During her 12 years at McDonogh, Hannah Johnstone Mathis learned the importance of service to others. After graduating in 2009, she attended the University of Maryland, studied Family Science and Public Health, and then began a career working with children with special needs. Eventually, she became a special education teacher in Georgia and helped to provide opportunities and access for students with vulnerabilities. Mathis’s passion doesn’t end with her professional endeavors, she dedicated herself to the therapeutic rehabilitation of Georgia's foster children as a foster parent providing care for children who have endured homelessness, violence, drugs, death, hunger, and neglect. In addition to therapy, counseling, and learning plans, she creates endless opportunities for the children in her care to experience love, concern, joy, and excitement. Caring for children with trauma histories is not an easy life, but Mathis knows helping them is the right thing to do. It has become her mission.
Mathis, who like the other recipients was humbled by the Young Alumni honor, thanked the Alumni Association, and took the opportunity to encourage others to foster children or to reach out to her to learn how to help.
Darrius Heyward-Bey '05
Anyone who follows professional football will recognize the name Darrius Heyward-Bey, but they may not realize that his football career started at McDonogh. When Heyward-Bey came to McDonogh as a freshman, it was a life-changing experience. At the time, he was considered a basketball prodigy and a track star but decided to give football a try playing for two years on JV. By his senior year, he was captain of the varsity team and was considered one of the 10 best high school football players in the country. He went on to play at the University of Maryland and was drafted by the Oakland Raiders in 2009. He joined the Indianapolis Colts in 2013, and a year later, became a wide receiver for the Pittsburgh Steelers. Today, he is a retired NFL veteran. Heyward-Bey learned more than football at McDonogh and has never forgotten the place that helped shape him. He shows his gratitude by giving back to the School in many ways not only by supporting athletics but also by contributing to the scholarship program so that others, like him, will have the opportunity to reach their potential.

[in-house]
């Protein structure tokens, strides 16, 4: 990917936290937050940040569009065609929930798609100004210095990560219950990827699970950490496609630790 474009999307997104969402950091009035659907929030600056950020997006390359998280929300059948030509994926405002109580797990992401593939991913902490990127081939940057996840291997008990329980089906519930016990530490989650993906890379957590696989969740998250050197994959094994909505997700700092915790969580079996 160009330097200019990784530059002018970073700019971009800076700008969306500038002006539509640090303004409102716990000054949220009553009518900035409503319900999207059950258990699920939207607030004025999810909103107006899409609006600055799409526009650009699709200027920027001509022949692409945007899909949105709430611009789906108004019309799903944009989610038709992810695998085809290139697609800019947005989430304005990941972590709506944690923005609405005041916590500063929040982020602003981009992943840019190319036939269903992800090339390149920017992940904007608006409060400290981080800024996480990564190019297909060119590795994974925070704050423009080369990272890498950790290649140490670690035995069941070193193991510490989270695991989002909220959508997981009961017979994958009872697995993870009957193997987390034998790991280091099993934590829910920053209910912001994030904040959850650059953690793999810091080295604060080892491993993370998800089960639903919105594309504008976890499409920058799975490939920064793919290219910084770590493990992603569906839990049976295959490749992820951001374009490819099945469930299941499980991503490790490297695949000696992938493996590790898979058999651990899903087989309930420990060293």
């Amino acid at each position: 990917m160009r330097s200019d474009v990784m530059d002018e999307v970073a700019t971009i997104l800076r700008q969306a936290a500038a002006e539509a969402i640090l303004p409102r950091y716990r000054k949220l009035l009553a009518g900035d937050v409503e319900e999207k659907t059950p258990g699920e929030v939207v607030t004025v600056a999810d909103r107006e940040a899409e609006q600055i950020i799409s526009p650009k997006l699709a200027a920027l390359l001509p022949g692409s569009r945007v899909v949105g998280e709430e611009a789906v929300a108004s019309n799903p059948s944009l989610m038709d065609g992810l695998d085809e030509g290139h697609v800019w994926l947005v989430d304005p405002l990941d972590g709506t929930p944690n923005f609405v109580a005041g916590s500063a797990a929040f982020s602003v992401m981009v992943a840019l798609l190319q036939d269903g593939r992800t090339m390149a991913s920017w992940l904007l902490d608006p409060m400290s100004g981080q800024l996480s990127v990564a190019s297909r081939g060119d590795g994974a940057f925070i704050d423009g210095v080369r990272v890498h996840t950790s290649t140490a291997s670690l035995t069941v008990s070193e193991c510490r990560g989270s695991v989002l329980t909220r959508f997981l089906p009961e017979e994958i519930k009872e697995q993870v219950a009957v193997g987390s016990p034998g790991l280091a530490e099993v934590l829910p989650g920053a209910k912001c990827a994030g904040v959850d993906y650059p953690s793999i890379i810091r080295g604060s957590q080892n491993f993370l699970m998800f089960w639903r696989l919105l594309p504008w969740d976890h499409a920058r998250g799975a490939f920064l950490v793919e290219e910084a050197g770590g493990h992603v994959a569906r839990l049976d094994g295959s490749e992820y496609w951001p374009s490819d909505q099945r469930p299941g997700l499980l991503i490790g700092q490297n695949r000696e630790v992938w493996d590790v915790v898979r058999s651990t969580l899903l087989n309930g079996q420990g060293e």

After thanking the coordinators of the awards event, Heyward-Bey spoke about the importance of the McDonogh Family in his life. He said he was inspired by the other nominees and how they give back in their own personal way. Then, speaking to the faculty watching the presentation he said, “Continue to inspire your students to reach for the stars.”
Head of School Dave Farace ‘87 closed the program by congratulating the five award recipients and saying, “Speaking for everyone at McDonogh, we are proud of all that you have accomplished so early in life, and we thank you for serving as role models for McDonogh’s current and future students. We hope you continue to enjoy success and return to McDonogh to share your experiences with Eagles who may one day follow in your footsteps.”
Watch the Young Alumni Awards ceremony here.
The Young Alumni Award is presented annually to an alumnus/alumna who has graduated in the past 15 years whose achievements and contributions have positively impacted his/her profession, community, and/or McDonogh. Honorees have distinguished themselves as leaders among their peers, having excelled early in life and shown potential for continued success. The award recipients serve as outstanding young role models for current and future McDonogh students. Nominations for the 2021 recipients should be submitted here by Friday, December 4, 2020.